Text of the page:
I did it again.
I am happy that I finished without exhausting myself.
I am happy that I adjusted my pace and made sure to drink plenty.
I was very happy indeed when I saw the thunder clouds come sailing in and realised that the last part of the run would be blissfully free of sun.
I am happy that I felt well after the run.
My time and the feel of the race itself?
Göteborgsvarvet is a yearly half marathon taking place here in Göteborg in the middle of May. 2013 was my fourth time running, my first time being in 2009. I missed 2012 because I fell ill. Before 2012 a half marathon was actually the longest race I had ever participated in. Interestingly, during 2012 and 2013 I participated in three longer races but not a single half marathon. The experience of running 21 kilometers seemed oddly foreign, especially with the feel of 50 kilometers fresh in both body and mind. I expected it to feel short, but otherwise I felt very new to the whole thing. Should I try to go really fast? Should I take the time to drink much? Would I take long to get going because I had been running much longer races recently?
I quickly realised that this was not a day to hesitate about losing a few seconds to drink. Even less so as I quickly brought myself out of any illusions about being able to improve my times. Göteborg showed itself from its very sunniest and hottest side, the heat being even more pronounced by arriving just days earlier after a pretty cold spring. It was hot and mercilessly sunny, and even while I was waiting to start I was worrying about getting too much sun and heat. I started relatively fast, but even from the start I felt that the drive and energy just was not there. It was not going to be a quick and euphoric flow to the finish line. This was going to be energy management and a fight with myself.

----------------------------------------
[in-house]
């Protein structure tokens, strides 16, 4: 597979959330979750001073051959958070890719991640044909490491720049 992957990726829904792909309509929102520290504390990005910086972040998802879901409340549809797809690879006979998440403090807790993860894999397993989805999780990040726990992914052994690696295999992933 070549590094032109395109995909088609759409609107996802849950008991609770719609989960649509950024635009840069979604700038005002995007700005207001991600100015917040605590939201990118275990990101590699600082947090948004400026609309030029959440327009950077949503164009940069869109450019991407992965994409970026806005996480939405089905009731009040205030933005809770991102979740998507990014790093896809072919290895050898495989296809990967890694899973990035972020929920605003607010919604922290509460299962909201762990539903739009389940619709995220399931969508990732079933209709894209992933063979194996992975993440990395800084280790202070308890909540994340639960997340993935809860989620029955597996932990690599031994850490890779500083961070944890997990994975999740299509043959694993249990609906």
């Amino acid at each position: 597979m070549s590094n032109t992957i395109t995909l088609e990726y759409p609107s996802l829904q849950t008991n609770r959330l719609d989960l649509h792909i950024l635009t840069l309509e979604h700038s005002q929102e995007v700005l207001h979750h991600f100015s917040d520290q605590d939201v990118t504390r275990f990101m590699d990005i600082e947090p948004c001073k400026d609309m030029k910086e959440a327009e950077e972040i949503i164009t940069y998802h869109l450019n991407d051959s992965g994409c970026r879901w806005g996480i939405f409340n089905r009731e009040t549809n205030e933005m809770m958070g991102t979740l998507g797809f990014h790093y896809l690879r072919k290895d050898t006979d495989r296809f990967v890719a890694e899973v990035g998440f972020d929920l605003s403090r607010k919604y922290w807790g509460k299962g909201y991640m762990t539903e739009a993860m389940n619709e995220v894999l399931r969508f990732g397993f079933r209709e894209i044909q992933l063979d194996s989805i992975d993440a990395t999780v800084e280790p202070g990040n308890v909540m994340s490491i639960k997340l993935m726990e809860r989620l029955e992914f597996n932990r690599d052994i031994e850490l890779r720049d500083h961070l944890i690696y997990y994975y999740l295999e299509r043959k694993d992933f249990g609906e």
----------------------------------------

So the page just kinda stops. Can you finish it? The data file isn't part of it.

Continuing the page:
What fascinates me, sort of, is how my motivation seems to be a pretty early thing to go when the going gets rough. Sure, I was warm and all that, but I was not feeling seriously ill, dangerously dry, in pain or anything else. But there clearly is a type of exhaustion where my motivation just dries up. Sure, I always wanted to finish, and was never seriously doubting my ability to do so (just the pace), but I did play with the thought of not finishing and wondered what motivation I had. Breath was shallow, arms were tired, body was warm, the velcro straps for the timing chip was gnawing at my wrist … I ended up in an interesting place: I was neither going to run faster than ever, nor farther than ever. It was all going to be shorter, slower and warmer.
So, what to aim for?
Where to find motivation?
What I arrived at was finishing in a good way. To not exhaust myself completely, but sense my limits and act accordingly. To run like I had actually learned something from running long distances and being in touch with my body. So I slowed down. I drank a lot. I even walked a few times. And I did get the slightest bit of energy back. I did start running again, and I did not feel horrible when I finally reached the goal. Again, I was not particularly happy with the time, but I did finish in a sensible way. I want to be good at this part, too. I seem to be getting there, because I have only felt better about the experience as it has sunk in.
This is what I do, right?